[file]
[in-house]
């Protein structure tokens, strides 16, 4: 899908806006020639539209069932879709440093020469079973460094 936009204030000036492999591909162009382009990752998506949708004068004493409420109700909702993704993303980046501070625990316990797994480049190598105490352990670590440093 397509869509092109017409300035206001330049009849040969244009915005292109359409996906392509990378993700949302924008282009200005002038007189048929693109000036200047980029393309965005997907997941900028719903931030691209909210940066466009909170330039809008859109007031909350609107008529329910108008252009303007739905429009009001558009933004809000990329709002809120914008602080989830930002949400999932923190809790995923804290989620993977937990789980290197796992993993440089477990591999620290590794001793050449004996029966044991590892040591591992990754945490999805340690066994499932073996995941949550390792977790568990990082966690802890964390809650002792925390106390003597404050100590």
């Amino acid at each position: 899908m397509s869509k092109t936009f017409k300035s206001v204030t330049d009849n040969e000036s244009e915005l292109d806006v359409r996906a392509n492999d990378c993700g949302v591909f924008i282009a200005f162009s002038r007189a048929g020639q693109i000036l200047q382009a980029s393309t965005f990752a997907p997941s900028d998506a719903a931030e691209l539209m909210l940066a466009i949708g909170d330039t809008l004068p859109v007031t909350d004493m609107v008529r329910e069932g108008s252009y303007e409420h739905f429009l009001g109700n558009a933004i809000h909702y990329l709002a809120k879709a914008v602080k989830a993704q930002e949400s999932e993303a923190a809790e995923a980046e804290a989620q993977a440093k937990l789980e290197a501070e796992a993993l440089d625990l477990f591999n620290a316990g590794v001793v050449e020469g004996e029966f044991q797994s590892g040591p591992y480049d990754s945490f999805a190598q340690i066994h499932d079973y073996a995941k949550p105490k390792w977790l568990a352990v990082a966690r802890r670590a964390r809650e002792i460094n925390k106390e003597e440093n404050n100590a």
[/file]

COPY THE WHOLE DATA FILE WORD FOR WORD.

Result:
[in-house]
């Protein structure tokens, strides 16, 4: 899908806006020639539209069932879709440093020469079973460094 936009204030000036492999591909162009382009990752998506949708004068004493409420109700909702993704993303980046501070625990316990797994480049190598105490352990670590440093 397509869509092109017409300035206001330049009849040969244009915005292109359409996906392509990378993700949302924008282009200005002038007189048929693109000036200047980029393309965005997907997941900028719903931030691209909210940066466009909170330039809008859109007031909350609107008529329910108008252009303007739905429009009001558009933004809000990329709002809120914008602080989830930002949400999932923190809790995923804290989620993977937990789980290197796992993993440089477990591999620290590794001793050449004996029966044991590892040591591992990754945490999805340690066994499932073996995941949550390792977790568990990082966690802890964390809650002792925390106390003597404050100590």
């Amino acid at each position: 899908m397509s869509k092109t936009f017409k300035s206001v204030t330049d009849n040969e000036s244009e915005l292109d806006v359409r996906a392509n492999d990378c993700g949302v591909f924008i282009a200005f162009s002038r007189a048929g020639q693109i000036l200047q382009a980029s393309t965005f990752a997907p997941s900028d998506a719903a931030e691209l539209m909210l940066a466009i949708g909170d330039t809008l004068p859109v007031t909350d004493m609107v008529r329910e069932g108008s252009y303007e409420h739905f429009l009001g109700n558009a933004i809000h909702y990329l709002a809120k879709a914008v602080k989830a993704q930002e949400s999932e993303a923190a809790e995923a980046e804290a989620q993977a440093k937990l789980e290197a501070e796992a993993l440089d625990l477990f591999n620290a316990g590794v001793v050449e020469g004996e029966f044991q797994s590892g040591p591992y480049d990754s945490f999805a190598q340690i066994h499932d079973y073996a995941k949550p105490k390792w977790l568990a352990v990082a966690r802890r670590a964390r809650e002792i460094n925390k106390e003597e440093n404050n100590a």